Use of NF-κB Reporter Assay to Assess Signaling through TNFR-I and LTβR.
EFs cultured in a 35-mm culture dish (2 × 105 cells) were transfected with 2 μg of a reporter plasmid comprising three repeats of the NF-κB site upstream of a minimal thymidine kinase promoter and a luciferase gene in the pGL-2 vector (Promega), together with 2 μg of β-actin promoter–driven β-galactosidase expression plasmid. Transfected cells were incubated in the presence of recombinant human TNF (100 U/ml) or agonistic anti-LTβR mAb AC.H6 for 8 h. After 24 h, the cells were harvested in PBS and lysed in a luciferase lysis buffer, LC-β (Piccagene). Luciferase assays were performed with a luminometer (Lumat LB 9507; Berthold). Activity was normalized to β-galactosidase activity, and data were expressed as the fold activation compared with stimulation by control anti-KLH hamster mAb Ha4/8.
Assessment of LTβR Expression on EFs with Flow-cytometric Analysis.
EFs were incubated with anti-LTβR mAb AF.H6 19 or control mAb Ha4/8. After washing twice with PBS, cells were incubated with FITC-conjugated anti–hamster IgG mAb (clone G94-56; PharMingen). Cells were analyzed with a FACSCaliber™ flow cytometer (Becton Dickinson) with CELLQuest™ software. Mouse mAb–producing hybridoma cells were used as negative control.
Assessment of PP Formation with Whole-Mount Immunohistochemistry.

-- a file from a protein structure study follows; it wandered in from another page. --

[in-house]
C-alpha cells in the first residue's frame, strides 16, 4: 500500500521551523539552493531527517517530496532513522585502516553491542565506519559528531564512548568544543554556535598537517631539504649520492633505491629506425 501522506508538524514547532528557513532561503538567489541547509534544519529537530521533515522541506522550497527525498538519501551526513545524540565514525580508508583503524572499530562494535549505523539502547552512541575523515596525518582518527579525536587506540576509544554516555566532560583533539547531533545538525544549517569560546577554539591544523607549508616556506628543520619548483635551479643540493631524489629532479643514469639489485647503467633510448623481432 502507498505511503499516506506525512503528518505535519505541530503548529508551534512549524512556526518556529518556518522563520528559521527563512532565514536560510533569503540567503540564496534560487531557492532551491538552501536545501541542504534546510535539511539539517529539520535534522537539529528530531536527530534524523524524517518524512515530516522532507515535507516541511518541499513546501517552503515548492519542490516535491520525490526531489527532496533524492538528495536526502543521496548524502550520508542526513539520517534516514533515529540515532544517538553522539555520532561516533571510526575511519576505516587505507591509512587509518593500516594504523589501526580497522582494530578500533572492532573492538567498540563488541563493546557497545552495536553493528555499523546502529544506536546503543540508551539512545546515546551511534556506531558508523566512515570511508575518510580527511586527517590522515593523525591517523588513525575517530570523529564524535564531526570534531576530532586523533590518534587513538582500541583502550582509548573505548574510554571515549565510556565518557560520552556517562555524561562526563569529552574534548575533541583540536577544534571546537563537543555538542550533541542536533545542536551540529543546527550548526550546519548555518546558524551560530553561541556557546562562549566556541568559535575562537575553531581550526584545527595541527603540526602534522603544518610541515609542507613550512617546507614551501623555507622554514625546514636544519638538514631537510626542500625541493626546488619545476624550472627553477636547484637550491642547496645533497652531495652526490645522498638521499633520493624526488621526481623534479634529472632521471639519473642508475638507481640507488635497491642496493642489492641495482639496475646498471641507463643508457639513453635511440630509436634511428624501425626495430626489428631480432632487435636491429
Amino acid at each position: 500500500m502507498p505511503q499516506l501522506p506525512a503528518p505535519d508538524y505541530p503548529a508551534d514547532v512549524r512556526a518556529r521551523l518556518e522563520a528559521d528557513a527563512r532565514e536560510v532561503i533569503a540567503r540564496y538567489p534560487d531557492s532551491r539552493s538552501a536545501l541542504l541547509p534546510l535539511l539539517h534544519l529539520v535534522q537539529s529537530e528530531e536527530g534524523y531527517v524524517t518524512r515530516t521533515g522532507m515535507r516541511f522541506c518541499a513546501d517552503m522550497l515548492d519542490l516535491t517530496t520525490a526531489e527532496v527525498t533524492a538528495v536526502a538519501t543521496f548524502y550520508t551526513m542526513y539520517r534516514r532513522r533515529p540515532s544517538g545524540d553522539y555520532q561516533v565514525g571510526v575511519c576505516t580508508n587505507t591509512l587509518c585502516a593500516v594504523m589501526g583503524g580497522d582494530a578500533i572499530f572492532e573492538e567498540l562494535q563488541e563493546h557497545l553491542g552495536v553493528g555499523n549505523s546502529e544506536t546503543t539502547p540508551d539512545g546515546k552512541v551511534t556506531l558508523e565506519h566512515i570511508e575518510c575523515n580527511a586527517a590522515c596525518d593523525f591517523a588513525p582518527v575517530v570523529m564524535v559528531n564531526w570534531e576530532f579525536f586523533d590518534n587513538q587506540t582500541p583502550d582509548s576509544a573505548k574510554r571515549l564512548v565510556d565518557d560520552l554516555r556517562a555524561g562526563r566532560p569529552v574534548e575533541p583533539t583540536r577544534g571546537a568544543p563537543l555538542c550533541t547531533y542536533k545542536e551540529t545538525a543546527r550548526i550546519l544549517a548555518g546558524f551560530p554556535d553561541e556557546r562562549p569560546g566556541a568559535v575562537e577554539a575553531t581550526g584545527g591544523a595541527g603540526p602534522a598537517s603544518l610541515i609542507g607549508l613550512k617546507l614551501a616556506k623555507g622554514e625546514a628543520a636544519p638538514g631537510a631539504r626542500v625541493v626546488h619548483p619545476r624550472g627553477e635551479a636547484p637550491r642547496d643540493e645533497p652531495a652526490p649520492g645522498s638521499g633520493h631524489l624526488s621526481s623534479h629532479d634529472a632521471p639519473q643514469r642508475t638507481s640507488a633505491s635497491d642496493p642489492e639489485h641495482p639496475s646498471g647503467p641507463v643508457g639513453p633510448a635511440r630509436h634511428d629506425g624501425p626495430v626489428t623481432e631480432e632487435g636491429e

Whole-mount immunohistochemistry for the detection of PP was performed as described 21. In brief, 2% paraformaldehyde (pH 7.4)-fixed intestines from 18.5 days postcoitus (d.p.c.) embryos were incubated with mAb against VCAM-1 (PharMingen) and then with horseradish peroxidase (HRP)-conjugated anti–rat Ig (Tago Immunologicals). Color development for bound HRP was done with diaminobenzidine.
Assessment of Association between NIK and IKKα.
Proteins were expressed by transfecting expression constructs with the indicated cDNAs into COS-7 cells. Extracts were prepared 30 h after transfection. Immunoprecipitation and Western blot analysis was performed as described previously 20,22. Full-sized, Flag-tagged wild-type NIK 6, Flag-tagged aly-type NIK, and Myc-tagged IKKα 22 were expressed in pCR3 vectors (Invitrogen); aly-type NIK cDNA was generated by the introduction of an amino acid substitution (G860R) into the COOH-terminal region of human NIK 7 by site-directed mutagenesis. Anti-Flag mAb (clone M2) and anti-Myc mAb (clone 9E10) were from Sigma-Aldrich and Santa Cruz Biotechnology, respectively.
Results And Discussion
Retained TNFR-I Signaling in NIK-mutant EFs.